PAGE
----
Our attempts to keep the wheel spinning are our attempts to be God. We want to have Almighty control but we can’t. We want to rely on ourselves and our own self-sufficiency but we fail. And eventually, we burn out. But we don’t have to keep spinning the wheel. The responsibility of how to spend our free time, where to protect it and where to give it away, belongs with us.
Don’t Resist Rest
And how are we filling our free time? The BLS report shows that half of our 5-6 hours of leisure time is spent watching TV. The report doesn’t specify the exact amount of time spent scrolling through our phones or on the computer, but it’s likely taking a big chunk, too. The common thought is, “I’m so tired; I don’t want to think. I just want to watch something.” Our leisure time has become a time not to rest but to zone out.
But zoning out isn’t good rest; it’s a reaction to exhaustion and burnout. Work is good but so is rest. The Bible directs us to do both (Gen. 2:15, 2:3) but also gives examples of how each can be twisted by sin (Gen. 4:12; Prov. 19:15). In Genesis, God creates everything and rests on the seventh day, not because He has to, but because rest is good. This rest serves as an example to us. Because we are not God, we have to rest.
Part of the problem is that most of us don’t have patterns of rest. We plan for work and have set times there, of course, but we don’t plan for rest. Instead we “steal” a minute here and there. This little turn of phrase implies that we’re taking something that’s not ours, but our Father has commanded us to rest. And if He thinks it’s of the utmost importance, we probably should, too. Whether we plan specific times within the day to rest or set aside an entire day dedicated to rest isn’t really the issue. The idea is to thoughtfully plan for it in the first place and then protect that time.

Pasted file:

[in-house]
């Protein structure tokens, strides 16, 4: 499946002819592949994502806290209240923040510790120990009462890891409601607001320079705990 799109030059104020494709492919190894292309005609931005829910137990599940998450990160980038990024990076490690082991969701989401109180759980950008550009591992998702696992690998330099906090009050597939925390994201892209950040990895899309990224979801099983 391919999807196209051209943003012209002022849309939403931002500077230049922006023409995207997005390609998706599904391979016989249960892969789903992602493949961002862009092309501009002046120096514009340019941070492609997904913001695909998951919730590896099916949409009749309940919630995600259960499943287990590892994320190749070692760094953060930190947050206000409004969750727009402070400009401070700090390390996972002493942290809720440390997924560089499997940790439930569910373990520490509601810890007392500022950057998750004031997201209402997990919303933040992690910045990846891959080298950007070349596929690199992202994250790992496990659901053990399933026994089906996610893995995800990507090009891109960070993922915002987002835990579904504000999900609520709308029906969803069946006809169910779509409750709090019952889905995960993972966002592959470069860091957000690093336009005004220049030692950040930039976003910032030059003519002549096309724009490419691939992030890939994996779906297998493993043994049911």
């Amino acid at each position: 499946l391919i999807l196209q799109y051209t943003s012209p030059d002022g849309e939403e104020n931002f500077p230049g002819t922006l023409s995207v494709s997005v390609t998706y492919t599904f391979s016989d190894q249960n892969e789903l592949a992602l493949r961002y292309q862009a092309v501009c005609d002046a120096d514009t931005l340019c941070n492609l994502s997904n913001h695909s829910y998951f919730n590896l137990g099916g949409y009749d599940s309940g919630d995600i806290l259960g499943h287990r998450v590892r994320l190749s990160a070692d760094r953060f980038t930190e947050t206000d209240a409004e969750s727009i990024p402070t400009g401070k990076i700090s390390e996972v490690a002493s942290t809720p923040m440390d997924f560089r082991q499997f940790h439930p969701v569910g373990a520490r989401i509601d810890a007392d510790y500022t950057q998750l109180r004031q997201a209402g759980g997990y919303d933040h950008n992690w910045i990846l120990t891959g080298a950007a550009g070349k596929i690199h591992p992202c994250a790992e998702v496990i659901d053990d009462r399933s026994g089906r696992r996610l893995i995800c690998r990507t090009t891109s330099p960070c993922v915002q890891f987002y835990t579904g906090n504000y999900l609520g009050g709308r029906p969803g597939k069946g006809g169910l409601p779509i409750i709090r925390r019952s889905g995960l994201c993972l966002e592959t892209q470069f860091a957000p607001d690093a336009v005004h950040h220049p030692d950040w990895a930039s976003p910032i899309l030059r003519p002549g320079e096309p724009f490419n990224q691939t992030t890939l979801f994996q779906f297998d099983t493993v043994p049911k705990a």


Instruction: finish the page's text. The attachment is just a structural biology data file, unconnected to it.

Glorifying God in Work and Rest
God created us for work and rest, and we should carry out both in a way that honors Him. Our work is meant to glorify God, not drive our identity and idol worship. Get off the wheel. Melt down your golden calf statues. Recognize that you’ll never have Almighty control or the ability to “do it all” like you crave.
Instead, find a pattern of rest. Just as each person’s work looks different, so will their rest. Rest isn’t rigid but it also isn’t an excuse to zone out. It should pull you into a deeper love for and worship of the Lord. Read a book, if it’s restful to you and gives you a deeper appreciation of the creative imagination He bestowed. Visit with a friend, if it’s restful to you and gives you a deeper appreciation of the fact that He created us for human connection. Play basketball, if it’s restful to you and gives you a deeper appreciation for how He created the human body. Whatever rest you choose, do so with the knowledge and intention of glorifying the Creator. But let’s stop pretending that busy equals productive equals good. Let’s rest well so we can work well.